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18 April 2019 | Story Rulanzen Martin

The Institute for Reconciliation and Social Justice IRSJ) has initiated a Social Justice Week at the University of the Free State (UFS), which started on Friday 12 April  until Wednesday 17 April 2019. 

Ten key events took place during the week. It ranged from dialogues, workshops, talk shows, debates, and interactive displays and events on issues of multilingualism and diversity, social innovation, engaged scholarship, the Fourth Industrial Revolution, gender sensitisation, sexual consent, sexual preparedness, universal access, disability, anti-discrimination, and security.

There was also a round-table discussion on 17 April 2019 with various UFS stakeholders on off-campus student security as well as an inter-institutional discussion on the same topic. The UFS Debating Society will take on the topic of the UFS Language Policy, while Olga Barends from the Free State Centre for Human Rights will host a dialogue on sexual consent.

The IRSJ has also designed and implemented SOJO-VATION: Social Innovation/ Social Change, which strives to create a foundational platform where ideas of social justice, innovation, and engaged scholarship at the UFS and in society can be hosted. SOJO-VATION partners with the Office for Student Leadership, Development, and Community Engagement.

The collaborating partners for the Social Justice Week includes various UFS stakeholders such as the Sasol library, the Gender and Sexual Equity Office, UFS Protection Services, the Free State Centre for Human Rights, the Student Representative Council (SRC), the Office for Student Leadership Development, Kovsie Innovation, GALA, the FFree State Centre for Human Rights, SRC Associations, the Office for Student Governance, Kovsie Innovate, Start-Up-Grind, EVC, EBL, Community Engagement, the Institutional Transformation Plan (ITP) Dialogues Office, Residence Dialogues, UFS Debating Society, Debate Afrika!, the Center for Universal Access and Disability Support (CUADS), and the Gateway Office. 

News Archive

Doing what must be done – Fourth Reconciliation Lecture by Colm McGivern
2015-03-17

Colm McGivern
Photo: Johan Roux

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Fourth Reconciliation Lecture: Audio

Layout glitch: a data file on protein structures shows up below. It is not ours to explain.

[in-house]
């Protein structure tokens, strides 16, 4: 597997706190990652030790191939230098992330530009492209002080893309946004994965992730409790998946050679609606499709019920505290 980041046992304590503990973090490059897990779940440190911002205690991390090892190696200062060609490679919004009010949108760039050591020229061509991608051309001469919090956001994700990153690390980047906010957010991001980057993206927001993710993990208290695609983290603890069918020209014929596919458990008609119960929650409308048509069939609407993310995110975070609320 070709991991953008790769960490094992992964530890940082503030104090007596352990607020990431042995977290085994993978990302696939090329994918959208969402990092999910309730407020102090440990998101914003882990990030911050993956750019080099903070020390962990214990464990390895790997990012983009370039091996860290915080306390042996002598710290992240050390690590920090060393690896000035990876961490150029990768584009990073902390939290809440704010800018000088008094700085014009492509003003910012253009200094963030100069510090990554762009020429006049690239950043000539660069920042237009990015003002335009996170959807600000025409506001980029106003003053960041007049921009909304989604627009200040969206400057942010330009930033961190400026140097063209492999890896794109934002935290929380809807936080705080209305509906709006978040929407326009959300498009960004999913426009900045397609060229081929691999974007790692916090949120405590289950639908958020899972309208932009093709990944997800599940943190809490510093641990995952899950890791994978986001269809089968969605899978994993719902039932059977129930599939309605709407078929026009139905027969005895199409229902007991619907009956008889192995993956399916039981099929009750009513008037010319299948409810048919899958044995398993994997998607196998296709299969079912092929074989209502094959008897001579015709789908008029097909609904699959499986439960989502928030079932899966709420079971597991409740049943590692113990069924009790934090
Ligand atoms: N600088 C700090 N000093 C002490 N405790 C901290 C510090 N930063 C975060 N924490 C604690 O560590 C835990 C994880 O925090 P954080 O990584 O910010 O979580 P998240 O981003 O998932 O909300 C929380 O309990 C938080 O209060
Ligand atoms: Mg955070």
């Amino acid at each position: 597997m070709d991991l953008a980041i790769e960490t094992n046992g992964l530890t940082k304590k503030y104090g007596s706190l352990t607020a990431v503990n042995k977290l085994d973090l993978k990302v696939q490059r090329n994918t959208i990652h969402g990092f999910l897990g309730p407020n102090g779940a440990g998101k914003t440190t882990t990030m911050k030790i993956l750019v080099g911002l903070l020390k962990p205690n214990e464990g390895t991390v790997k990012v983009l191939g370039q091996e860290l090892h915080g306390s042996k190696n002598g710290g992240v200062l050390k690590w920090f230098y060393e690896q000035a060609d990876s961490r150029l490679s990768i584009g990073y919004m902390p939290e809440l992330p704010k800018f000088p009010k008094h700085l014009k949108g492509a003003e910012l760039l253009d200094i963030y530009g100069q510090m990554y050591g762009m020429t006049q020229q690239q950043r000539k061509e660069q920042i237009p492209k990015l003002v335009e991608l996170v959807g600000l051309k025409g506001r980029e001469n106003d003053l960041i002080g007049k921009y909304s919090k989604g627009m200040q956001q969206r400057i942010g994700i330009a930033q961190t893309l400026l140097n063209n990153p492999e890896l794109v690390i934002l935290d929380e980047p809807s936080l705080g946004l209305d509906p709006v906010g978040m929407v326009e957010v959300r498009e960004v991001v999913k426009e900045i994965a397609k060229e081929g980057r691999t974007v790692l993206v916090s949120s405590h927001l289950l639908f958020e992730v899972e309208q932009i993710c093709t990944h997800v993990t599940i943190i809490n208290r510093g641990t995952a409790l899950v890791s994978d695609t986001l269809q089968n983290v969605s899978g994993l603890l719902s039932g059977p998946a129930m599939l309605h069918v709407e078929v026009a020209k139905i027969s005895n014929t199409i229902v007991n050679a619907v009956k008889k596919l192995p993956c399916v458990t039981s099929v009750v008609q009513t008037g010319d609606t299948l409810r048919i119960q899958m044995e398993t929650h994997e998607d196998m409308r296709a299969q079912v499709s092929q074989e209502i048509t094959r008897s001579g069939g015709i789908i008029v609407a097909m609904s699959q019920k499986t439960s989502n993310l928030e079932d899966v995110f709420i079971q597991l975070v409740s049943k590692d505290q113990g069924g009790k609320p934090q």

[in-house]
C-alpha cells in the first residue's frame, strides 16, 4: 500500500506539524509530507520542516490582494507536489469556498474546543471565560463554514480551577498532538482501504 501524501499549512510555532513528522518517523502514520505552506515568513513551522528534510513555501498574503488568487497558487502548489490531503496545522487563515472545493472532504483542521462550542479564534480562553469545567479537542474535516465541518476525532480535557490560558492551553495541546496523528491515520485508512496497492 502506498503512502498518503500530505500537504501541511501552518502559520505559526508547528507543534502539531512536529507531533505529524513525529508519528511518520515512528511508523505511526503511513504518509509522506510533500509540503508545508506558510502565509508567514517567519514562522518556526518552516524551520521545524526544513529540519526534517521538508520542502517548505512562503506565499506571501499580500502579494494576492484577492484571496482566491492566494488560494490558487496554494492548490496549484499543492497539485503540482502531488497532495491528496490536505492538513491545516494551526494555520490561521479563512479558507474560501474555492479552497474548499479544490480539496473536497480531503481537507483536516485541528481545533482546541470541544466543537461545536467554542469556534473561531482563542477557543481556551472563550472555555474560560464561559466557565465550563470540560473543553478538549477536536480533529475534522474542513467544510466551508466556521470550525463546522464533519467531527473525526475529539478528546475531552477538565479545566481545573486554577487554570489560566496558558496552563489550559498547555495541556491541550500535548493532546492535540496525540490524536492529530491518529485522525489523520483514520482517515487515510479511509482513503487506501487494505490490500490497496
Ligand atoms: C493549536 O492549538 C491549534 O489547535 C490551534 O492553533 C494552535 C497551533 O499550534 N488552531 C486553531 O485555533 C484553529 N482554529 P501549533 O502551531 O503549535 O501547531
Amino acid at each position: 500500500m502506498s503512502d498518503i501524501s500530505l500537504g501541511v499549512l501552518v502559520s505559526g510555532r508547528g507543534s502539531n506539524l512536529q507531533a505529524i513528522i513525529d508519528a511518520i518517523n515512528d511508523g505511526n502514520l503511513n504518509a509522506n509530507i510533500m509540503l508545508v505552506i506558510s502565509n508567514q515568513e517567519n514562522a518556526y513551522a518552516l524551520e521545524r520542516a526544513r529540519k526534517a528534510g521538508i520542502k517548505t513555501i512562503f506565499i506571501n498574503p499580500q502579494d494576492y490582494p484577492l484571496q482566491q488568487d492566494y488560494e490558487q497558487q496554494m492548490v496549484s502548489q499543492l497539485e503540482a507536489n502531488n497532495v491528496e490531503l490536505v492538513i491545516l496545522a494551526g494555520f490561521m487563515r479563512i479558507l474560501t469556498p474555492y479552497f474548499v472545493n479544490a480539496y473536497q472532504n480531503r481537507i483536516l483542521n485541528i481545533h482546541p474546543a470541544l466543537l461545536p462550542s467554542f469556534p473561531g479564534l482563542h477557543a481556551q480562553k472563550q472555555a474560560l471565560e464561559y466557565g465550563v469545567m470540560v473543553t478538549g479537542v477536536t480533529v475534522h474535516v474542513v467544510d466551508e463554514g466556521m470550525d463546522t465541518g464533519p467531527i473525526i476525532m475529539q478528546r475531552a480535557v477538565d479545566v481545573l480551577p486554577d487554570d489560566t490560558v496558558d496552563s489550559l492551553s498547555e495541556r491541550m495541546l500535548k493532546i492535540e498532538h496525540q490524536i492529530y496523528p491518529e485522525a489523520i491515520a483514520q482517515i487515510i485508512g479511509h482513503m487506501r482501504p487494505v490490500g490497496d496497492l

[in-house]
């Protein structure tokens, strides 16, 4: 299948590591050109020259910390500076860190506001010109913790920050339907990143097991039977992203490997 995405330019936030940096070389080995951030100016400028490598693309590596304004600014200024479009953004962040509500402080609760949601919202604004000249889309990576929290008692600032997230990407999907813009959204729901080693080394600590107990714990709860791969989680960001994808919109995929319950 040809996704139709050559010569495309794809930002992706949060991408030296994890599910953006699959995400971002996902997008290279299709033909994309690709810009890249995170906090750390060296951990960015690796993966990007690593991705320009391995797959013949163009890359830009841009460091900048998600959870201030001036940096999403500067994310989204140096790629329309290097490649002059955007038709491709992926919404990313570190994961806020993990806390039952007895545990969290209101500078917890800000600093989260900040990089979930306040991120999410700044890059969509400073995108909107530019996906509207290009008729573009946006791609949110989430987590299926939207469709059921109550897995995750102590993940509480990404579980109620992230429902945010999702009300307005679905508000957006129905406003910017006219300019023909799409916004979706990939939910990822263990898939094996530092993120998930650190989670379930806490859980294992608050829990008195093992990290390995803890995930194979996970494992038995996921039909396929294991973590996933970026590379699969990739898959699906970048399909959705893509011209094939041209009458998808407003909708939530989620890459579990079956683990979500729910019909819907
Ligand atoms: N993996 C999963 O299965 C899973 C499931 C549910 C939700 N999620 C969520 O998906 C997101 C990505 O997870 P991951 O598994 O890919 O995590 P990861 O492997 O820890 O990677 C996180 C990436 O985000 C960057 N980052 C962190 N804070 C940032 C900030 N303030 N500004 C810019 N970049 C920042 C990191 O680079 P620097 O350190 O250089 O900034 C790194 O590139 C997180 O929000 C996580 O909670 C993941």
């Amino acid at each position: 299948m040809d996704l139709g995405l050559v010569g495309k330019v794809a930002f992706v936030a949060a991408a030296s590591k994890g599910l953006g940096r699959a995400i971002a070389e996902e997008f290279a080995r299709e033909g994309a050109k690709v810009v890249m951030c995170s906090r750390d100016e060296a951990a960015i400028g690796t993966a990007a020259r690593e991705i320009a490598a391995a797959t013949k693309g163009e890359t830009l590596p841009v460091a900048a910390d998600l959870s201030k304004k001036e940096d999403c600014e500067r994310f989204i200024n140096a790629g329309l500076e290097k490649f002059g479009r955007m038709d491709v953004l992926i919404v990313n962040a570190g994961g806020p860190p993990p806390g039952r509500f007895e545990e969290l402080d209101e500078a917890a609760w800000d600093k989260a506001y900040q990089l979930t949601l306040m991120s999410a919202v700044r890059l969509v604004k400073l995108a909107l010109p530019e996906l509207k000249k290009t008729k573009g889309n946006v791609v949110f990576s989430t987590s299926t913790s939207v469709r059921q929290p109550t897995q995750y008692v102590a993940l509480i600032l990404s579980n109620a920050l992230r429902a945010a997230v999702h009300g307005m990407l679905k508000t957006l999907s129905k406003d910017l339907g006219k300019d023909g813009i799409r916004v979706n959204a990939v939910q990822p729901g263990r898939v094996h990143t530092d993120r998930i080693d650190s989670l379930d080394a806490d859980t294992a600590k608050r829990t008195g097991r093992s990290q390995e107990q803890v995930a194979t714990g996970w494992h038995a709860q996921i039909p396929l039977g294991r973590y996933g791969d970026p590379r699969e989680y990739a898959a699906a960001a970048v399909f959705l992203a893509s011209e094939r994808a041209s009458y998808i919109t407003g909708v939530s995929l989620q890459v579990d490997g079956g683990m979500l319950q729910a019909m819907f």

McGivern: speech (pdf)

The UFS Annual Reconciliation Lecture brings leaders, scholars, and the broader community together in a shared vision for social change and conflict transformation. This event is organised by Prof Pumla Gobodo-Madikizela, Senior Research Professor in Trauma, Forgiveness and Reconciliation Studies. In 2012, Nadine Gordimer, Nobel Prize Laureate for Literature, was the first speaker to deliver the lecture. This year, at the Fourth Annual Reconciliation Lecture held on the Bloemfontein Campus, Colm McGivern, Director of the British Council in South Africa, continued the legacy.

Doing what must be done
'I get down on my knees and do what must be done
And kiss Achilles' hand, the killer of my son.'
(Ceasefire by Michael Longley)

Using this poem to powerful effect, McGivern showed what reconciliation asks of each and every citizen: to do what must be done. “I think that peace and reconciliation are mutually dependent,” he said. “You can’t maintain one over the long run without attending to the other.”

South Africa’s history has tracked along a similar path to that of Northern Ireland. “And lessons from other places can be powerful and instructive,” McGivern said. Sometimes reconciliation needs a focal point for people to clearly see its power, as Madiba has for South Africa. But at other times, reconciliation needs everyday citizens to “kiss Achilles’ hand’”.

McGivern mentioned Candice Mama and her family, who  have recently forgiven Eugene de Kock,. Or as Gordon Wilson did after his daughter, Mary, died holding his hand in the 1987 Enniskillen bombing in Ireland. In a TV interview mere hours later, Wilson forgave the killers of his daughter, and  hope rippled across Ireland.

Learning from others
“People’s capability,” McGivern said, “to reconcile their own differences, however stark, can be boosted by learning from others in other places, internationally or perhaps just beyond their own identity group.” A powerful truth now being pursued in a joined initiative between the British Council and Teaching Divided Histories.

As an example, McGivern referred to the short film, ‘In Peace Apart’ where one Catholic and one Protestant girl decide to swop school uniforms. Harnessing the potential of moving images and digital media, the initiative enables teachers to explore contentious issues of history and identity in the classroom. This international field of conflict education draws lessons “from activities in Sierra Leone, India, Lebanon, and, of course, South Africa.”

Resuscitation of the national spirit of magnanimity
Here in South Africa, Archbishop Desmund Tutu has “called for a resuscitation of the national spirit of magnanimity and common purpose”, McGivern quoted. In the book, 80 Moments that Shaped the World, South Africa appears four times, McGivern pointed out. And as Archbishop Tutu wrote in the foreword of the book, “no act is unforgivable; no person or country is beyond redemption and the world needs more people to reach out to one another.”

 

For more information or enquiries contact news@ufs.ac.za.

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